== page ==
Graduates, keep your eyes peeled in the real world
To all Arizona high school graduates, I offer my congratulations and best wishes as you enter the next phase of your lives.
Whether heading to college or joining the workforce, you will be making increasingly significant and complex financial decisions in the years ahead. I want to ensure you are armed with the information you'll need to be a more savvy consumer.
At age 18, a person becomes an adult in the eyes of the law, gaining both legal privileges and responsibilities. You may sign leases, apply for loans and enter into legally binding contracts.
You will be building your credit report with every purchase and every payment. A bad credit report can take years to undo and make purchases made on credit more expensive.
Raising your consumer IQ will help you get the most for your money, protect your rights and reduce the chance of becoming a victim of fraud.The more you know, the easier it will be to make important financial decisions with confidence. As you take on such tasks as renting an apartment, securing student loans, applying for credit cards or buying a new car, here are a few tips to help navigate the marketplace:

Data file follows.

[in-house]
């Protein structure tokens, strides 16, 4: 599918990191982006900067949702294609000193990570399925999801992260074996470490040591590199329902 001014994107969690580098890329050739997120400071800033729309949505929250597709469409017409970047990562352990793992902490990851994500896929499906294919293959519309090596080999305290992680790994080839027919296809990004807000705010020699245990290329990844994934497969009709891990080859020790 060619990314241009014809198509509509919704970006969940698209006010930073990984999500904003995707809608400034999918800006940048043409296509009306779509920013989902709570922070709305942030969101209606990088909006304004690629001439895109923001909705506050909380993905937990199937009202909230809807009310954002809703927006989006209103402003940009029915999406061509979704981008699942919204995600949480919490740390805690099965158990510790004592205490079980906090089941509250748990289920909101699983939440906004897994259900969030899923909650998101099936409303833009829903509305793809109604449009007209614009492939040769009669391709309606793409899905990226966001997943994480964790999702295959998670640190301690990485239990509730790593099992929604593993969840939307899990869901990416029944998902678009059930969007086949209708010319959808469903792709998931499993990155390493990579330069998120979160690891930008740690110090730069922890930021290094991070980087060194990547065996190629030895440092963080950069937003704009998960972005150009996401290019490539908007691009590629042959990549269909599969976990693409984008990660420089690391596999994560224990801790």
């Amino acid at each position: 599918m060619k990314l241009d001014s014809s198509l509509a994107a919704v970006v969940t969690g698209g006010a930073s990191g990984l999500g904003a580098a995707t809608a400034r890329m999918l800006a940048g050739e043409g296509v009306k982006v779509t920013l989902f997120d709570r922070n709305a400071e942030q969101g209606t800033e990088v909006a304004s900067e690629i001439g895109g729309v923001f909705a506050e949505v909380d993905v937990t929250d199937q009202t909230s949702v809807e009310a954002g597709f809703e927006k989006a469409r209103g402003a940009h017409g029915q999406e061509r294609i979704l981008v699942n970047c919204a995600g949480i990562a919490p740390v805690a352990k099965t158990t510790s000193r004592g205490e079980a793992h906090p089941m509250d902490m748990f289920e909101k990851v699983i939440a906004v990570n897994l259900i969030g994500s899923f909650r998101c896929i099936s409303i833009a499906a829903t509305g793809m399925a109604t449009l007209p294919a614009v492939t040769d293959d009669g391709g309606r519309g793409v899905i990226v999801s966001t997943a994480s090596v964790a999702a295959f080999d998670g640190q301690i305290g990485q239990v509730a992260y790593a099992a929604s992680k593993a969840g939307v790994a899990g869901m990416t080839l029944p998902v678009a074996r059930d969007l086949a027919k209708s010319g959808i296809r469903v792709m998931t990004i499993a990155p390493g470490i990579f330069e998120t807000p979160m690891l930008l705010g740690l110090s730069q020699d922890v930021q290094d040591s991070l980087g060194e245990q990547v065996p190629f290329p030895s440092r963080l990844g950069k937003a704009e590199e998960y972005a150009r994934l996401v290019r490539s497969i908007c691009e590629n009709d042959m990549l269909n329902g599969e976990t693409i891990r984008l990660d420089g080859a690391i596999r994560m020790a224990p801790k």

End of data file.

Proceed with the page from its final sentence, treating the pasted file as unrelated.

If it sounds too good to be true, it probably is untrue.
Protect your personal identifying information. Never give out your financial information, driver's license number or Social Security number through e-mail.
At age 18, any contract you sign is binding. Be sure to read it carefully first.
Always read the fine print and don't sign anything you don't understand.
Don't be pressured into making quick decisions on purchases or investments.
Get all claims, warranties and promises in writing.
Keep your receipts.
Check your credit report for errors or to see if someone has stolen your identity. You can do this once a year, for free, at www.annualcreditreport.com.
Log onto the Attorney General's Web site, www.azag.gov, to download the Consumer Guide for Young Adults. This 27-page guide is filled with useful information on everything from student loans to cell phone contracts to credit card pitfalls to avoiding common scams.